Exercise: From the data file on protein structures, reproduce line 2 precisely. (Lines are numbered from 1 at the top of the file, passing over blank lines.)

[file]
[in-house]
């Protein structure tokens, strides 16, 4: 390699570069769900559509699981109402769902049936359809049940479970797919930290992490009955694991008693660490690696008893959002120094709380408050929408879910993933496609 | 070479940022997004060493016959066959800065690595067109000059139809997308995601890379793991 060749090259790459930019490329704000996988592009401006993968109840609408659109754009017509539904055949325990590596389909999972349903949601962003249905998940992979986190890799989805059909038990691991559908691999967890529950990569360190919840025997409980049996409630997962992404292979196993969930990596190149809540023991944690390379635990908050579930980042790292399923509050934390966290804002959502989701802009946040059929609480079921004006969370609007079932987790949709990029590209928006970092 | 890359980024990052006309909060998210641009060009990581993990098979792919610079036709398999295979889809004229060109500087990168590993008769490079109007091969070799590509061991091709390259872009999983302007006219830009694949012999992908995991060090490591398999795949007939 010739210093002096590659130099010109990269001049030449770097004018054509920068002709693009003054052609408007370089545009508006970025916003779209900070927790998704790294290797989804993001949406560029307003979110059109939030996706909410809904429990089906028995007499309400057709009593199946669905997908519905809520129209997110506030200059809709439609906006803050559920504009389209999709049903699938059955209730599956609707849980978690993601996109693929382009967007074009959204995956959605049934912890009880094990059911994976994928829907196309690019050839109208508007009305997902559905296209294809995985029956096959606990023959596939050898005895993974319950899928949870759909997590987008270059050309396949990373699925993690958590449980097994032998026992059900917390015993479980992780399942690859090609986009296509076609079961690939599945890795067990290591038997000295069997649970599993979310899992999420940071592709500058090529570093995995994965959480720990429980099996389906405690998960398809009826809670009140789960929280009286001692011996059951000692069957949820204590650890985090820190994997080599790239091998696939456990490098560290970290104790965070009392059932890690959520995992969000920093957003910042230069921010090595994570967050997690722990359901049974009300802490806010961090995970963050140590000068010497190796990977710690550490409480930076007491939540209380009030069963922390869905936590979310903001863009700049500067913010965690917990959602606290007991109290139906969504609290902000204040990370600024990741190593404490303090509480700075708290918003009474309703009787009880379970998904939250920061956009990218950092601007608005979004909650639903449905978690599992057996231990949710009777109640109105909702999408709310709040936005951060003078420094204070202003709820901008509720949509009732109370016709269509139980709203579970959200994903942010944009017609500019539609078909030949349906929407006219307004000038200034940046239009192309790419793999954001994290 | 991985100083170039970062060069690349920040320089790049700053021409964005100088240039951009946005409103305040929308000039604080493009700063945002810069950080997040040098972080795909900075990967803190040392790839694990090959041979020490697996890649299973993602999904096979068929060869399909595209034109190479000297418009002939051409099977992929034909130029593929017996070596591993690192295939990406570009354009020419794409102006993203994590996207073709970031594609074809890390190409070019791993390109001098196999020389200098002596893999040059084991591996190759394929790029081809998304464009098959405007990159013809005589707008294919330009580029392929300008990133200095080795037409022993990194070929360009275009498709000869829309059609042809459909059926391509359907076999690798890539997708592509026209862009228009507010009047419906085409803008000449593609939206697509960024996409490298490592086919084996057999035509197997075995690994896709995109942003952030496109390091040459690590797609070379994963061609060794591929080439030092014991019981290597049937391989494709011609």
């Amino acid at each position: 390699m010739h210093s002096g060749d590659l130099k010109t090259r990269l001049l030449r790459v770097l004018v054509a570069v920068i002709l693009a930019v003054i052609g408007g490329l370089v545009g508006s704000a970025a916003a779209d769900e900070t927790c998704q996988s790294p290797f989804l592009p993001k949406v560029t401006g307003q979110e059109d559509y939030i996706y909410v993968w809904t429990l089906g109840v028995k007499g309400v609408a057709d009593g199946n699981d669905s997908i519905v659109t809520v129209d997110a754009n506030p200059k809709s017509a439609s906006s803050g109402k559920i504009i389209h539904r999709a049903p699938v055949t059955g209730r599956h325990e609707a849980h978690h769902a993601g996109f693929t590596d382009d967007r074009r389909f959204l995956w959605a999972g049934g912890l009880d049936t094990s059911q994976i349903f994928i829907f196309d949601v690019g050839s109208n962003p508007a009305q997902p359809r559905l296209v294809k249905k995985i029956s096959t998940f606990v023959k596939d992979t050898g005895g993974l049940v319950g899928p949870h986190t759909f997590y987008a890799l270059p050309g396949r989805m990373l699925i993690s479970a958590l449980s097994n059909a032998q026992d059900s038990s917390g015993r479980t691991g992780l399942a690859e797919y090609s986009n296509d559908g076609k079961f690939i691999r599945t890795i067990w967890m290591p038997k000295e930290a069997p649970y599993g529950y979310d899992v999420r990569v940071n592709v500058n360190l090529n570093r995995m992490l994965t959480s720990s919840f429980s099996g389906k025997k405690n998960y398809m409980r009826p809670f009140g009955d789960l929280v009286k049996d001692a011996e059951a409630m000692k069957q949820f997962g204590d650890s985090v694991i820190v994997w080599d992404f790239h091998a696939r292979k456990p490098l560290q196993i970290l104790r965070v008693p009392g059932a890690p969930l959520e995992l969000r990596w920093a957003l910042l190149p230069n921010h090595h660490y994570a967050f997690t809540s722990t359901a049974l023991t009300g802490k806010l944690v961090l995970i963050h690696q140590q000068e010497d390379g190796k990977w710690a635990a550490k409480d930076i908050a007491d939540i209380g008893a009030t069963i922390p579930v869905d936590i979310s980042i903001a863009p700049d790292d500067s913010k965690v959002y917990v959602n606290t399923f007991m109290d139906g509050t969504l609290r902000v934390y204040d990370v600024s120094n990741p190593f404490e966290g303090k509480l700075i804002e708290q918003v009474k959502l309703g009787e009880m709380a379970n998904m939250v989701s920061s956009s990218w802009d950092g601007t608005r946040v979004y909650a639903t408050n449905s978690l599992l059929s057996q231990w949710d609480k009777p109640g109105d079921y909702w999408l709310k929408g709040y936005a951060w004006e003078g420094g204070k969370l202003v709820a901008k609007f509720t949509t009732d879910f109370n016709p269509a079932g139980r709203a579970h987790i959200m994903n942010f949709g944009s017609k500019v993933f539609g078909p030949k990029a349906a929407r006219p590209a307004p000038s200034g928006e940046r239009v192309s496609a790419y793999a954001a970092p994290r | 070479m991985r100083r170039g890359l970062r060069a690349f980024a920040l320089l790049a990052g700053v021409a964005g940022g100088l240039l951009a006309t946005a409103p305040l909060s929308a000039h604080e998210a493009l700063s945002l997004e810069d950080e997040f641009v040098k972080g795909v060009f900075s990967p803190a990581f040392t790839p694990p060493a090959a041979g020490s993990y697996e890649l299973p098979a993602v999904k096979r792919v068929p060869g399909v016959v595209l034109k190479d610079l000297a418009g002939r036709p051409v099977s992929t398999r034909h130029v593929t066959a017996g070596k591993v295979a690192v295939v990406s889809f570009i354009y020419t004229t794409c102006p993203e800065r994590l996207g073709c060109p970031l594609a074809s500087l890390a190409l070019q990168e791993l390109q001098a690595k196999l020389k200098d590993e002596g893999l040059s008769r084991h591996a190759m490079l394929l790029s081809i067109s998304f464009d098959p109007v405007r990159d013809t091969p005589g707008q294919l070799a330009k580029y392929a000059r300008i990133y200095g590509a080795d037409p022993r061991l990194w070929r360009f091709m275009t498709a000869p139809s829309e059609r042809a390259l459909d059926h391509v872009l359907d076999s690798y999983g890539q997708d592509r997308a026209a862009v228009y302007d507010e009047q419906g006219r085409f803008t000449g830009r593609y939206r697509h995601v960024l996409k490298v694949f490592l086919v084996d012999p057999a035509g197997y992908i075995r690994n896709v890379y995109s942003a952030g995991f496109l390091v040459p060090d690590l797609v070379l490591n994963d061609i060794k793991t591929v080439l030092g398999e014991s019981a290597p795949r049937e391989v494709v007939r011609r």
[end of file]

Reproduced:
């Protein structure tokens, strides 16, 4: 390699570069769900559509699981109402769902049936359809049940479970797919930290992490009955694991008693660490690696008893959002120094709380408050929408879910993933496609 | 070479940022997004060493016959066959800065690595067109000059139809997308995601890379793991 060749090259790459930019490329704000996988592009401006993968109840609408659109754009017509539904055949325990590596389909999972349903949601962003249905998940992979986190890799989805059909038990691991559908691999967890529950990569360190919840025997409980049996409630997962992404292979196993969930990596190149809540023991944690390379635990908050579930980042790292399923509050934390966290804002959502989701802009946040059929609480079921004006969370609007079932987790949709990029590209928006970092 | 890359980024990052006309909060998210641009060009990581993990098979792919610079036709398999295979889809004229060109500087990168590993008769490079109007091969070799590509061991091709390259872009999983302007006219830009694949012999992908995991060090490591398999795949007939 010739210093002096590659130099010109990269001049030449770097004018054509920068002709693009003054052609408007370089545009508006970025916003779209900070927790998704790294290797989804993001949406560029307003979110059109939030996706909410809904429990089906028995007499309400057709009593199946669905997908519905809520129209997110506030200059809709439609906006803050559920504009389209999709049903699938059955209730599956609707849980978690993601996109693929382009967007074009959204995956959605049934912890009880094990059911994976994928829907196309690019050839109208508007009305997902559905296209294809995985029956096959606990023959596939050898005895993974319950899928949870759909997590987008270059050309396949990373699925993690958590449980097994032998026992059900917390015993479980992780399942690859090609986009296509076609079961690939599945890795067990290591038997000295069997649970599993979310899992999420940071592709500058090529570093995995994965959480720990429980099996389906405690998960398809009826809670009140789960929280009286001692011996059951000692069957949820204590650890985090820190994997080599790239091998696939456990490098560290970290104790965070009392059932890690959520995992969000920093957003910042230069921010090595994570967050997690722990359901049974009300802490806010961090995970963050140590000068010497190796990977710690550490409480930076007491939540209380009030069963922390869905936590979310903001863009700049500067913010965690917990959602606290007991109290139906969504609290902000204040990370600024990741190593404490303090509480700075708290918003009474309703009787009880379970998904939250920061956009990218950092601007608005979004909650639903449905978690599992057996231990949710009777109640109105909702999408709310709040936005951060003078420094204070202003709820901008509720949509009732109370016709269509139980709203579970959200994903942010944009017609500019539609078909030949349906929407006219307004000038200034940046239009192309790419793999954001994290 | 991985100083170039970062060069690349920040320089790049700053021409964005100088240039951009946005409103305040929308000039604080493009700063945002810069950080997040040098972080795909900075990967803190040392790839694990090959041979020490697996890649299973993602999904096979068929060869399909595209034109190479000297418009002939051409099977992929034909130029593929017996070596591993690192295939990406570009354009020419794409102006993203994590996207073709970031594609074809890390190409070019791993390109001098196999020389200098002596893999040059084991591996190759394929790029081809998304464009098959405007990159013809005589707008294919330009580029392929300008990133200095080795037409022993990194070929360009275009498709000869829309059609042809459909059926391509359907076999690798890539997708592509026209862009228009507010009047419906085409803008000449593609939206697509960024996409490298490592086919084996057999035509197997075995690994896709995109942003952030496109390091040459690590797609070379994963061609060794591929080439030092014991019981290597049937391989494709011609």